NASCAR, hockey and open-mic comedy. The common thread? Spectators at all three arrive with a little bloodlust.
As much as crowds love good comedy, there's a giddy anticipation when an audience senses that a comic is on the verge of crashing and burning.
It's a question I've been asked before: What is it like when the jokes don't work? When the laughter is definitely at you, not with you? What is it like to bomb?
For me, it's like the feeling you get when you're walking down a staircase in the dark, thinking that you're at the bottom, and realizing as you plant your foot firmly that you're a good two to three steps up from the floor.
There's a panic that sets in as you dangle and wave your foot wildly looking for a solid landing because you know that the next few seconds are crucial and your moves will determine just how badly you get hurt.
Comedy is an aggressive medium to begin with. For newer comics who don't know how to wrest that power and control it consistently, bombing is inevitable.
They may start a joke and forget their lines. Maybe they deliver a joke and get no laugh, causing them to press or pander for laughs. Sometimes, a heckler throws out a line that catches the comic off guard and there's a shift in the control of the room. Once that control shifts from the stage to the crowd, the comic knows the end could be near if they don't act fast.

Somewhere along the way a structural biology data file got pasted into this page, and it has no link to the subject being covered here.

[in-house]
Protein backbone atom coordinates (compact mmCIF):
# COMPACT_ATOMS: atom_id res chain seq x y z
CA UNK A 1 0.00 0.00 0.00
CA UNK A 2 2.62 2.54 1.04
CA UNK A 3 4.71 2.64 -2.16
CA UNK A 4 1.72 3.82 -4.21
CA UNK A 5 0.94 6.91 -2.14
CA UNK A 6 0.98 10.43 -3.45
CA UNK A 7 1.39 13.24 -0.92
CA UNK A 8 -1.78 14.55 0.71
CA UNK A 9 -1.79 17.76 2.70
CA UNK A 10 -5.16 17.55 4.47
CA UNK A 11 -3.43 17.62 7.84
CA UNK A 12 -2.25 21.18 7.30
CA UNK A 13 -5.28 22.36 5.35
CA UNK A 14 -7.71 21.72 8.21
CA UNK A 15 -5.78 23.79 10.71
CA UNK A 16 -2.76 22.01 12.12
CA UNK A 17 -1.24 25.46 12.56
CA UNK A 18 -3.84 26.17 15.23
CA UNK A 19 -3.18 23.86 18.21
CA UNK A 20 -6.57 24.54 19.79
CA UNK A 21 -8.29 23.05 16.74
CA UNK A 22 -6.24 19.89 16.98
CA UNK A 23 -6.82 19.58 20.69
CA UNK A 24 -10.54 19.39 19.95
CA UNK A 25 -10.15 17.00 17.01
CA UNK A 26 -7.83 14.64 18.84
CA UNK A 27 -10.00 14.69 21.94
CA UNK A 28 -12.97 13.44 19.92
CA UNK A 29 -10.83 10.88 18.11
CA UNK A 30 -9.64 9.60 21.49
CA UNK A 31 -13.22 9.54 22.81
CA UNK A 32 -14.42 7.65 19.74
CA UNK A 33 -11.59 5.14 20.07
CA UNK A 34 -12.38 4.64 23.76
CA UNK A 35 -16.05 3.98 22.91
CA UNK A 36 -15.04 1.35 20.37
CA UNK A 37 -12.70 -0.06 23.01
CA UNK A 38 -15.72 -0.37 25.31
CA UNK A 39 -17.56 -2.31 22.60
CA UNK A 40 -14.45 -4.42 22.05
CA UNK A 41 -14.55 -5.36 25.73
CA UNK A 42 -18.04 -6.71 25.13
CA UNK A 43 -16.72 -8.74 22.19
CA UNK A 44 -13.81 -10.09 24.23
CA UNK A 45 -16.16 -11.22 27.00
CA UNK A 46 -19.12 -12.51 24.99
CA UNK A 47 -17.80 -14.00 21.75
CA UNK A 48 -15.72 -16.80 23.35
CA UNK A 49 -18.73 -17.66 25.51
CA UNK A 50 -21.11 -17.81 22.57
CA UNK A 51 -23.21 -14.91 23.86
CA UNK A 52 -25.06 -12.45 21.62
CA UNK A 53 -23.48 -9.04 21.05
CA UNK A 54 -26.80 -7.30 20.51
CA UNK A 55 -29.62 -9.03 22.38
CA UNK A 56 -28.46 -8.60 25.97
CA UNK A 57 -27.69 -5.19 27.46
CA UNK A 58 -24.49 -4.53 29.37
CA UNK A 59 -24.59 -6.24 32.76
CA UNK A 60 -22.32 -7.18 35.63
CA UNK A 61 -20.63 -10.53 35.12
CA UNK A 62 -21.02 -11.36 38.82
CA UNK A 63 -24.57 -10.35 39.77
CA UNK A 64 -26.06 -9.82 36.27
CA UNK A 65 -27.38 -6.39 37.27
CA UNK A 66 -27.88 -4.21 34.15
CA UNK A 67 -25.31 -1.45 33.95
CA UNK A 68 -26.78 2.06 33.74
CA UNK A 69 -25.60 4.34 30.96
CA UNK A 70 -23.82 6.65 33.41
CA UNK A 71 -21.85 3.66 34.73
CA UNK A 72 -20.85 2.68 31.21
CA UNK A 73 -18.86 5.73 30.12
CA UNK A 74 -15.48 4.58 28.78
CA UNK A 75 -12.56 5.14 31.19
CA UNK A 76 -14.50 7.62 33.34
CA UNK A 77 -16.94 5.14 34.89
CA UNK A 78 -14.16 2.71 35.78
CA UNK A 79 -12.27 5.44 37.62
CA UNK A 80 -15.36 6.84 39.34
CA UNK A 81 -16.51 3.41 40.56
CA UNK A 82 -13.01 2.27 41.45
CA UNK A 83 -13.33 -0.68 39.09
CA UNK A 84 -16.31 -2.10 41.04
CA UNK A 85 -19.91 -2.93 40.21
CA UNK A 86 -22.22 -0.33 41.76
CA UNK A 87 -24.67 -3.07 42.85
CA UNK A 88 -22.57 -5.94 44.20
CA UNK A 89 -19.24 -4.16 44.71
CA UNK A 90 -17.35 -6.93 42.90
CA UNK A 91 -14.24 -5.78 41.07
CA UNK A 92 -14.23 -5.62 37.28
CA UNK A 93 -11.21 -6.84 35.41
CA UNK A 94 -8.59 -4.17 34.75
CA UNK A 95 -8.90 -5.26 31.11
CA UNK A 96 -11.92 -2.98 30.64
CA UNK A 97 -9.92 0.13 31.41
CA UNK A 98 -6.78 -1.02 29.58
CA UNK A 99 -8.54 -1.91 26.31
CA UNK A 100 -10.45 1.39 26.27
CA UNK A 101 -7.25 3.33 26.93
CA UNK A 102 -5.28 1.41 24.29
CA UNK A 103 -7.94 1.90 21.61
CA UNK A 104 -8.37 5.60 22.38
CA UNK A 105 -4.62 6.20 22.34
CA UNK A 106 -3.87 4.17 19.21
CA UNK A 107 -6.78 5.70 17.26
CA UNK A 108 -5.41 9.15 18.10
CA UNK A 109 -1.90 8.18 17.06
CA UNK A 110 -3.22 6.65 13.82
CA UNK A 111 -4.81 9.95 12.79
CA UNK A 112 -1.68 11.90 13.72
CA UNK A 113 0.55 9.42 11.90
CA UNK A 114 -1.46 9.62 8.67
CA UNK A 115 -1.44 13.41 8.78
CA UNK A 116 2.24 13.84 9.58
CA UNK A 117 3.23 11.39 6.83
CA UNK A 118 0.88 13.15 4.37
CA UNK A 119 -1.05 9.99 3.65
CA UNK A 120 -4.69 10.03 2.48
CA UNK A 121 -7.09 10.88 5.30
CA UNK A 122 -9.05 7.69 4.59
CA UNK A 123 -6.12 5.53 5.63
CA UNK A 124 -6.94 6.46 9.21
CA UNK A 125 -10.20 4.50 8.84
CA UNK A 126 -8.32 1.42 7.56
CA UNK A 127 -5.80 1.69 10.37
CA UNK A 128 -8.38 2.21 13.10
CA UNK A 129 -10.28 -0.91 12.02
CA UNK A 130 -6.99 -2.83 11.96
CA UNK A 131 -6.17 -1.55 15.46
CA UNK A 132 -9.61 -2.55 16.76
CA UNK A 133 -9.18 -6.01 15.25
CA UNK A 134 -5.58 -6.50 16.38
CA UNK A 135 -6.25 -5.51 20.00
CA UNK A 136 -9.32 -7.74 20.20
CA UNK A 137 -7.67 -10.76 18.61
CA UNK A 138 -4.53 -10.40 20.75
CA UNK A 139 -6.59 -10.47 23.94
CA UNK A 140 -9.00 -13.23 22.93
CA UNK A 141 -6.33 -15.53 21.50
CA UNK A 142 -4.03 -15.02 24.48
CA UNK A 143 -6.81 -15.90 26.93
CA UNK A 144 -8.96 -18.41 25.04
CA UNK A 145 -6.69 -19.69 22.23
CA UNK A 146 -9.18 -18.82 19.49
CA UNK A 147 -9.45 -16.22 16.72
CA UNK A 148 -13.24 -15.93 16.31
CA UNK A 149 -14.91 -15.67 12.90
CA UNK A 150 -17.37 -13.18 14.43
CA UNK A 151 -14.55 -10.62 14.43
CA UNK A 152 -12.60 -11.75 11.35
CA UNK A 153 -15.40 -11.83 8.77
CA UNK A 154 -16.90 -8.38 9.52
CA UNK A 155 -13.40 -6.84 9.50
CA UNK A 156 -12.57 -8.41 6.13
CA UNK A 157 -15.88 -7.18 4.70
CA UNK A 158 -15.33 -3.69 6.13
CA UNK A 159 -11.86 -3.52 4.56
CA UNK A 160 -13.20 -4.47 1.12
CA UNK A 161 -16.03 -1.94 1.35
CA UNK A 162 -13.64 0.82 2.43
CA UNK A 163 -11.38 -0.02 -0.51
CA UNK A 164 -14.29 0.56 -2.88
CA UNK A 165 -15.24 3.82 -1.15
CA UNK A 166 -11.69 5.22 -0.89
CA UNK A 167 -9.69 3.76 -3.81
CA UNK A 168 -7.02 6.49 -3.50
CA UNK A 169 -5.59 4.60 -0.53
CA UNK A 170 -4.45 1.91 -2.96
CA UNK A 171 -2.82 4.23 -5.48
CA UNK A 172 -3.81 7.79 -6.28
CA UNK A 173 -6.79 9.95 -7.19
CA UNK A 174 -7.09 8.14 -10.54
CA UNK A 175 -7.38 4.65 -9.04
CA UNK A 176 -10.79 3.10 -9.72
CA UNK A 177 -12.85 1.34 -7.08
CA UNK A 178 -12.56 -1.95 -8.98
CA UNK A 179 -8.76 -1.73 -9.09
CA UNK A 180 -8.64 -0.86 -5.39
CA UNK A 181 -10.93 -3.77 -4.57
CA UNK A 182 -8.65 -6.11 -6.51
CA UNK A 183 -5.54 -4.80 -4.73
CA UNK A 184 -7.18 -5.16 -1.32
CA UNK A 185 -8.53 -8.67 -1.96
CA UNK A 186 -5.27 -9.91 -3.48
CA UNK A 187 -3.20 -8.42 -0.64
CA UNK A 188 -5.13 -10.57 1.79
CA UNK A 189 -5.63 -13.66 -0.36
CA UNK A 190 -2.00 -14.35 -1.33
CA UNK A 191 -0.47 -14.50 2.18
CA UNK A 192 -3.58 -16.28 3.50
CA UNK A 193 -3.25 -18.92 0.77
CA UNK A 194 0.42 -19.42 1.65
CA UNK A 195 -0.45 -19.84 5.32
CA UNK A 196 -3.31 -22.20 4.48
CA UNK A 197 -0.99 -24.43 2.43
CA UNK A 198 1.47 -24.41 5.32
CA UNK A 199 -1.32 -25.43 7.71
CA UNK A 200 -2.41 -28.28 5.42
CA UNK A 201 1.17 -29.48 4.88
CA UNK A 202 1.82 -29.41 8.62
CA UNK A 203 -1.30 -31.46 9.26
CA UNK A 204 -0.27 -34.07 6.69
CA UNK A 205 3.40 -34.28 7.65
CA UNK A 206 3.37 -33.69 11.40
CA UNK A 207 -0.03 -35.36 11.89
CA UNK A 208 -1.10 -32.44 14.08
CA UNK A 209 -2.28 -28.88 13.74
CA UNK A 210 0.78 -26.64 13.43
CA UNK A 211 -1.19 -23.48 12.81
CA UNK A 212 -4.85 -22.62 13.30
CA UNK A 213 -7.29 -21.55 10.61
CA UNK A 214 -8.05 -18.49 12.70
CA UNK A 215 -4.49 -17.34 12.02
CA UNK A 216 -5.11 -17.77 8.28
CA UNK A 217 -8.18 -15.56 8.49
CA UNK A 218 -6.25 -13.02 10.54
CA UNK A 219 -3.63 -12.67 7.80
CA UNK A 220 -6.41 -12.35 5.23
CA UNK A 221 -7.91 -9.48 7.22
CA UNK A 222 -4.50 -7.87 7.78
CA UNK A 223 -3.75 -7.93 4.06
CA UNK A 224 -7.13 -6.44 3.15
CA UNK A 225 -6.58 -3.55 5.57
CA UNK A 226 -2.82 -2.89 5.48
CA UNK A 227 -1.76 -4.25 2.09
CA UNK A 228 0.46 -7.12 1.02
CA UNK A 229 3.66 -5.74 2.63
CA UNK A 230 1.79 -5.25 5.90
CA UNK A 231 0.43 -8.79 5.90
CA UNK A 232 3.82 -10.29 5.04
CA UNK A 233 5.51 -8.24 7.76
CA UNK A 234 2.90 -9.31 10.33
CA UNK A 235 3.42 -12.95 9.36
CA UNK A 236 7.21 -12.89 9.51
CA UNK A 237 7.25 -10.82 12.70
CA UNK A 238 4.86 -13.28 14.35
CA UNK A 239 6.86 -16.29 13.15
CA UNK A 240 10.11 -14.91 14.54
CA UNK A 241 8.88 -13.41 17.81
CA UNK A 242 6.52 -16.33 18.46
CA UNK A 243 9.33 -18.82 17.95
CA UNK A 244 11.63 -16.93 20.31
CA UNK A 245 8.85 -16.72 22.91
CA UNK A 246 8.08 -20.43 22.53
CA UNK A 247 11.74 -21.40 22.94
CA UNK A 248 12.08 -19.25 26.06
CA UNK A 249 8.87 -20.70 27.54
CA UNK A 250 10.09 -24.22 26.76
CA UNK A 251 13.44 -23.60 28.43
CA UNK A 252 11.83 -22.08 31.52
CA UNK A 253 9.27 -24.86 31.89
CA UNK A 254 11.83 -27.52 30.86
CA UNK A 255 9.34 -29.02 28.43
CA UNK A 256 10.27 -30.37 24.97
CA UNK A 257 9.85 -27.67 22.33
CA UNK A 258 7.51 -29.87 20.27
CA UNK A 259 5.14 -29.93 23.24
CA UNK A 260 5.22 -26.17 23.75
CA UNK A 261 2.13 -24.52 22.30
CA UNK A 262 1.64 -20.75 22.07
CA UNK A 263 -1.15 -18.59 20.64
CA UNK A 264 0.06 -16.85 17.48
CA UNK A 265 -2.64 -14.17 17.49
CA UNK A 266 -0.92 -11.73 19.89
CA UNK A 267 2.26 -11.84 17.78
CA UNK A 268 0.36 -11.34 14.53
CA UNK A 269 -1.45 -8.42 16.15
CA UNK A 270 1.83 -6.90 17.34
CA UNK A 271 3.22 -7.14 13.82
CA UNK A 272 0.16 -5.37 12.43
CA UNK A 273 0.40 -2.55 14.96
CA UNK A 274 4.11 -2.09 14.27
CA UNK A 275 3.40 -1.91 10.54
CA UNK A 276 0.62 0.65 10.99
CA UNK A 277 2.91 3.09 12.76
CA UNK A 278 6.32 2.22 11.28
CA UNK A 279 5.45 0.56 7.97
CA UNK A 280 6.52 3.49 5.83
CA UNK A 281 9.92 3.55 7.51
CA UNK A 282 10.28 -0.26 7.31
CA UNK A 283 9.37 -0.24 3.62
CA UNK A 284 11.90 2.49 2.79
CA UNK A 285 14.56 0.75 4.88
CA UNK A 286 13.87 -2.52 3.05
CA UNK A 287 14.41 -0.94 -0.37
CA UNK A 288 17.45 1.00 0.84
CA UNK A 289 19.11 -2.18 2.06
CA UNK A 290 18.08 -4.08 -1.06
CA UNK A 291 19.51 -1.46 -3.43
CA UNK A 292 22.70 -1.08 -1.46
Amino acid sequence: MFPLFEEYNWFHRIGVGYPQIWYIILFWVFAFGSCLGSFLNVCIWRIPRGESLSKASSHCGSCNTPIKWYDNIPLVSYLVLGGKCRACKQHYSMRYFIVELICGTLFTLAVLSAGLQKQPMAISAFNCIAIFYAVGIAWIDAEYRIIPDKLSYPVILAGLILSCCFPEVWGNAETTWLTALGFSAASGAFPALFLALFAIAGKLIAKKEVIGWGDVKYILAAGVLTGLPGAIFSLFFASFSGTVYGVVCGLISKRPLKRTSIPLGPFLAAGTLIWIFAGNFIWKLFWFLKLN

So, what should you do when you don't feel that floor rushing up to make contact with your foot and you're about to lose the room? Remember that it's not you that the audience doesn't like - it's your material. Taking it personally, retaliating verbally, mocking the crowd for "not getting it" is going to ensure you end up at the bottom of that staircase with a broken ankle and a brief career.
Keep in mind that it's on you to make them "get it." Be entertaining. Smile your way through it and become the sympathetic figure instead of the aggressive, confrontational guy who's sucking onstage and has now become angry to boot. In comedy, as in society, we love the underdog. Play the game for the long and keep in that that your ego will heal. If you do, you'll live to fight another crowd.
Jay Grove is a Concord-based comedian who performs nationally and has written jokes for the New England Cable News, "Iron Brides" television show, and the upcoming "Deliver Me." He hosts "Punchlines @ Penuche's," every Monday night at 9 at Penuche's Ale House. He can be reached at email@example.com.